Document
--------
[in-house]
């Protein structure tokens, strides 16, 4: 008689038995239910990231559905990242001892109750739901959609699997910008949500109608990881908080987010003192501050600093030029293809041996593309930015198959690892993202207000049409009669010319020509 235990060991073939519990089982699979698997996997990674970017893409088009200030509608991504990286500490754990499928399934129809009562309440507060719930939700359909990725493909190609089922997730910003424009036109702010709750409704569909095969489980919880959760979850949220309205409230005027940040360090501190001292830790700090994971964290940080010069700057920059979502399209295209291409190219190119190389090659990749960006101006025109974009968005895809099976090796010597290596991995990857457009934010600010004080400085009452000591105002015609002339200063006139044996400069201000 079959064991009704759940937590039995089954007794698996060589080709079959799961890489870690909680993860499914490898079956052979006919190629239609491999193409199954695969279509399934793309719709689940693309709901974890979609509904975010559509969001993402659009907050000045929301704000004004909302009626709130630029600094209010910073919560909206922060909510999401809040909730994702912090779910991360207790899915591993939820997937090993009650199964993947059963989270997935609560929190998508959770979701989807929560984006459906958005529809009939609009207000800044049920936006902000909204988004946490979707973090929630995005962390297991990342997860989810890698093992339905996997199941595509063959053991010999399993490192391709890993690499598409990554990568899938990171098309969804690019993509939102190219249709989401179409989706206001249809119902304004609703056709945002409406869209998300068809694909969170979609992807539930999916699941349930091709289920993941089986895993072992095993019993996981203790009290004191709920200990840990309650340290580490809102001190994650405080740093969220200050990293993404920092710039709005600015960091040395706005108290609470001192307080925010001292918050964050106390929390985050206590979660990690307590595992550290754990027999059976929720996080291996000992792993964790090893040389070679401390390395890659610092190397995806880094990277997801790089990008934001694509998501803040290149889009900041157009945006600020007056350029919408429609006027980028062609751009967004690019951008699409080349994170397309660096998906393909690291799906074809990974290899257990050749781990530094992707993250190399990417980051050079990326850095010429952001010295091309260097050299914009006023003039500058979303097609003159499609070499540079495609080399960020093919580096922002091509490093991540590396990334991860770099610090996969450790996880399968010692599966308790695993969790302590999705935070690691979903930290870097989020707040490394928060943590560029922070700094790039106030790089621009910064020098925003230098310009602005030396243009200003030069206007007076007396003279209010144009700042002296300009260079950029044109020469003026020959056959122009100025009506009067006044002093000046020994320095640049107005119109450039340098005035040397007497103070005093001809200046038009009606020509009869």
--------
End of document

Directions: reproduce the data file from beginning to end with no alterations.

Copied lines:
[in-house]
């Protein structure tokens, strides 16, 4: 008689038995239910990231559905990242001892109750739901959609699997910008949500109608990881908080987010003192501050600093030029293809041996593309930015198959690892993202207000049409009669010319020509 235990060991073939519990089982699979698997996997990674970017893409088009200030509608991504990286500490754990499928399934129809009562309440507060719930939700359909990725493909190609089922997730910003424009036109702010709750409704569909095969489980919880959760979850949220309205409230005027940040360090501190001292830790700090994971964290940080010069700057920059979502399209295209291409190219190119190389090659990749960006101006025109974009968005895809099976090796010597290596991995990857457009934010600010004080400085009452000591105002015609002339200063006139044996400069201000 079959064991009704759940937590039995089954007794698996060589080709079959799961890489870690909680993860499914490898079956052979006919190629239609491999193409199954695969279509399934793309719709689940693309709901974890979609509904975010559509969001993402659009907050000045929301704000004004909302009626709130630029600094209010910073919560909206922060909510999401809040909730994702912090779910991360207790899915591993939820997937090993009650199964993947059963989270997935609560929190998508959770979701989807929560984006459906958005529809009939609009207000800044049920936006902000909204988004946490979707973090929630995005962390297991990342997860989810890698093992339905996997199941595509063959053991010999399993490192391709890993690499598409990554990568899938990171098309969804690019993509939102190219249709989401179409989706206001249809119902304004609703056709945002409406869209998300068809694909969170979609992807539930999916699941349930091709289920993941089986895993072992095993019993996981203790009290004191709920200990840990309650340290580490809102001190994650405080740093969220200050990293993404920092710039709005600015960091040395706005108290609470001192307080925010001292918050964050106390929390985050206590979660990690307590595992550290754990027999059976929720996080291996000992792993964790090893040389070679401390390395890659610092190397995806880094990277997801790089990008934001694509998501803040290149889009900041157009945006600020007056350029919408429609006027980028062609751009967004690019951008699409080349994170397309660096998906393909690291799906074809990974290899257990050749781990530094992707993250190399990417980051050079990326850095010429952001010295091309260097050299914009006023003039500058979303097609003159499609070499540079495609080399960020093919580096922002091509490093991540590396990334991860770099610090996969450790996880399968010692599966308790695993969790302590999705935070690691979903930290870097989020707040490394928060943590560029922070700094790039106030790089621009910064020098925003230098310009602005030396243009200003030069206007007076007396003279209010144009700042002296300009260079950029044109020469003026020959056959122009100025009506009067006044002093000046020994320095640049107005119109450039340098005035040397007497103070005093001809200046038009009606020509009869």